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Today's Stichomancy for Christie Brinkley

The first excerpt represents the element of Air. It speaks of mental influences and the process of thought, and is drawn from Tao Teh King by Lao-tze:

indulgence.

30. 1. He who would assist a lord of men in harmony with the Tao will not assert his mastery in the kingdom by force of arms. Such a course is sure to meet with its proper return.

2. Wherever a host is stationed, briars and thorns spring up. In the sequence of great armies there are sure to be bad years.

3. A skilful (commander) strikes a decisive blow, and stops. He does not dare (by continuing his operations) to assert and complete his mastery. He will strike the blow, but will be on his guard against being vain or boastful or arrogant in consequence of it. He strikes it as a matter of necessity; he strikes it, but not from a wish for

The second excerpt represents the element of Fire. It speaks of emotional influences and base passions, and is drawn from The Call of the Wild by Jack London:

others tried it in sharp succession; and one after the other they drew back, streaming blood from slashed throats or shoulders.

This was sufficient to fling the whole pack forward, pell-mell, crowded together, blocked and confused by its eagerness to pull down the prey. Buck's marvellous quickness and agility stood him in good stead. Pivoting on his hind legs, and snapping and gashing, he was everywhere at once, presenting a front which was apparently unbroken so swiftly did he whirl and guard from side to side. But to prevent them from getting behind him, he was forced back, down past the pool and into the creek bed, till he brought up against a high gravel bank. He worked along to a right angle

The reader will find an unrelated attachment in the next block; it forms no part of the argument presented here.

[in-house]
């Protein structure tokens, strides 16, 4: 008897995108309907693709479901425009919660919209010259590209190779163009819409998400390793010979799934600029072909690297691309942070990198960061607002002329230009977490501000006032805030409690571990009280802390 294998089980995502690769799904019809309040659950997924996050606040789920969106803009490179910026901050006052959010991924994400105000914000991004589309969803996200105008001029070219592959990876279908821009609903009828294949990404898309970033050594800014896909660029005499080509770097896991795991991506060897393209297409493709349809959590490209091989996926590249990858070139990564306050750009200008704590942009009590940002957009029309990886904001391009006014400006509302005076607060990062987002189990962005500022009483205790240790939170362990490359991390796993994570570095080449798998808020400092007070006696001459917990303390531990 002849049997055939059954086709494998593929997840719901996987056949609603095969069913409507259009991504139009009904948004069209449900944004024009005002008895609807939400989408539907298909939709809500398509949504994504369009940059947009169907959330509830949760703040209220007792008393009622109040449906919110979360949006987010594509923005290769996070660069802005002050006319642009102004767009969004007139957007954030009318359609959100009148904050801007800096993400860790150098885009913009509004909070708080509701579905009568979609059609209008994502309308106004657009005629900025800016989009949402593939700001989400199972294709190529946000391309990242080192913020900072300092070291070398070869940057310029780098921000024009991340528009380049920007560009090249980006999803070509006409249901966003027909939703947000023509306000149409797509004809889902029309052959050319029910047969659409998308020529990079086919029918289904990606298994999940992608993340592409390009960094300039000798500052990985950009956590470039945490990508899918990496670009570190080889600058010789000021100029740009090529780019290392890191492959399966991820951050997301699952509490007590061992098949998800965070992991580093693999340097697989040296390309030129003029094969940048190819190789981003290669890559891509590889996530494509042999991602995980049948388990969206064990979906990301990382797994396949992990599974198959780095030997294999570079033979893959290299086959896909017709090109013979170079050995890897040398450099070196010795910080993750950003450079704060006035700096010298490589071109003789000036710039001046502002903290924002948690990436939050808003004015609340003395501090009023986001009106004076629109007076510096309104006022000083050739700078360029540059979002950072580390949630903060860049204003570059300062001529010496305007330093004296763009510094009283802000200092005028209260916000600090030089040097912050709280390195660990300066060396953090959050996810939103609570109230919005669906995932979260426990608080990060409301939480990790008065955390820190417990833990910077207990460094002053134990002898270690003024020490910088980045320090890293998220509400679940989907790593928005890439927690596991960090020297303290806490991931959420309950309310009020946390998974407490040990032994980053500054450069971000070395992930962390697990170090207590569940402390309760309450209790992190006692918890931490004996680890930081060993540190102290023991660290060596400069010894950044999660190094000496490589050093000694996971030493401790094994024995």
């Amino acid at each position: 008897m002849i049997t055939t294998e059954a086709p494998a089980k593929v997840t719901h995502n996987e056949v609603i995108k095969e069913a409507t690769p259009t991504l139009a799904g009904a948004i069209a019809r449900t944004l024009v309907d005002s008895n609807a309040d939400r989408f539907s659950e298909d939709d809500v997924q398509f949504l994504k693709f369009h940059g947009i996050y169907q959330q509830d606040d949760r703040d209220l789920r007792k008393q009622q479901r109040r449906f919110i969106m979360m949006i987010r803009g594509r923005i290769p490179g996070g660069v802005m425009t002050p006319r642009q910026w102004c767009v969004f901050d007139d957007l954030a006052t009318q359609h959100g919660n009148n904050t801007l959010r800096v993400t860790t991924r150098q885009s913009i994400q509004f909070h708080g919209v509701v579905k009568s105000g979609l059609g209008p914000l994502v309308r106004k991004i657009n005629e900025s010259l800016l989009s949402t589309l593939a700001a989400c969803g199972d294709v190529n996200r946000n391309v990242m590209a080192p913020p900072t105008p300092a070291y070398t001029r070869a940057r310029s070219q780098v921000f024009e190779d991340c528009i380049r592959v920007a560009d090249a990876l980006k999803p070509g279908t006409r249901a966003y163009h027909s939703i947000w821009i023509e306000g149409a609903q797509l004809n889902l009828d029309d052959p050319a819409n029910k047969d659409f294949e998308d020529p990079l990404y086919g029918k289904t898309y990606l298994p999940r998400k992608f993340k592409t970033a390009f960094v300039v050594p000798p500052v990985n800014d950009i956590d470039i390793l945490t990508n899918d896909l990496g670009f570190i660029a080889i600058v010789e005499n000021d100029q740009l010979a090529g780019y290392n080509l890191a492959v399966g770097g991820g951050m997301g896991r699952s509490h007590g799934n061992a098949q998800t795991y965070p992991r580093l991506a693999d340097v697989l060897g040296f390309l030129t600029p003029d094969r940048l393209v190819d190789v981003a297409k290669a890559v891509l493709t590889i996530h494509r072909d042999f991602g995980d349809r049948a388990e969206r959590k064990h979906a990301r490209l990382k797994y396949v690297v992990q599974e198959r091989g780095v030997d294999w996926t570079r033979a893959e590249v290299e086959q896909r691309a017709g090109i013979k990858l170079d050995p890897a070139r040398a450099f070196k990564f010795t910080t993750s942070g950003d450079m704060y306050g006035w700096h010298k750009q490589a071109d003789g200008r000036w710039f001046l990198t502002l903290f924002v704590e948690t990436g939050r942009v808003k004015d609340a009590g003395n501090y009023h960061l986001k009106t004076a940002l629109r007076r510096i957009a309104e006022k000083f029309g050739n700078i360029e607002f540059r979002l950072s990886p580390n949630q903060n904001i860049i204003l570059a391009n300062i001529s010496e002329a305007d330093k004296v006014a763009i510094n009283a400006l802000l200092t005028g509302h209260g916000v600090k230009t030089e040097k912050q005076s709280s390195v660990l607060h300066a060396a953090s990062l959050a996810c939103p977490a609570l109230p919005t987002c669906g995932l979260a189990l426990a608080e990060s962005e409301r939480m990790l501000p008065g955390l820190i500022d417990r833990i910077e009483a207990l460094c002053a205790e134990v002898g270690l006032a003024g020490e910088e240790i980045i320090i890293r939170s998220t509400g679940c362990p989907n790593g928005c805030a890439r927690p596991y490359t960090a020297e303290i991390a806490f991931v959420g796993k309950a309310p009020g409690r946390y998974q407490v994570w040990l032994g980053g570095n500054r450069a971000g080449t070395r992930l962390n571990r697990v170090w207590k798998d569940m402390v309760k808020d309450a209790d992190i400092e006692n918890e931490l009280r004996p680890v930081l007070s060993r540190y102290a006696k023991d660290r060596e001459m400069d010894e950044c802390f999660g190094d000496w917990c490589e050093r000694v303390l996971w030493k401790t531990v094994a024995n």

The third excerpt represents the element of Water. It speaks of pure spiritual influences and feelings of love, and is drawn from The Devil's Dictionary by Ambrose Bierce:

brightens and the style refines" in accurate proportion to the duration of exposure.

FOLLY, n. That "gift and faculty divine" whose creative and controlling energy inspires Man's mind, guides his actions and adorns his life.

Folly! although Erasmus praised thee once In a thick volume, and all authors known, If not thy glory yet thy power have shown, Deign to take homage from thy son who hunts Through all thy maze his brothers, fool and dunce, To mend their lives and to sustain his own,


The Devil's Dictionary
The fourth excerpt represents the element of Earth. It speaks of physical influences and the impact of the unseen on the visible world, and is drawn from King Henry VI by William Shakespeare:

GLOSTER. This doom, my lord, if I may judge: Let Somerset be Regent o'er the French, Because in York this breeds suspicion; And let these have a day appointed them For single combat in convenient place, For he hath witness of his servant's malice. This is the law, and this Duke Humphrey's doom.

SOMERSET. I humbly thank your royal Majesty.

HORNER.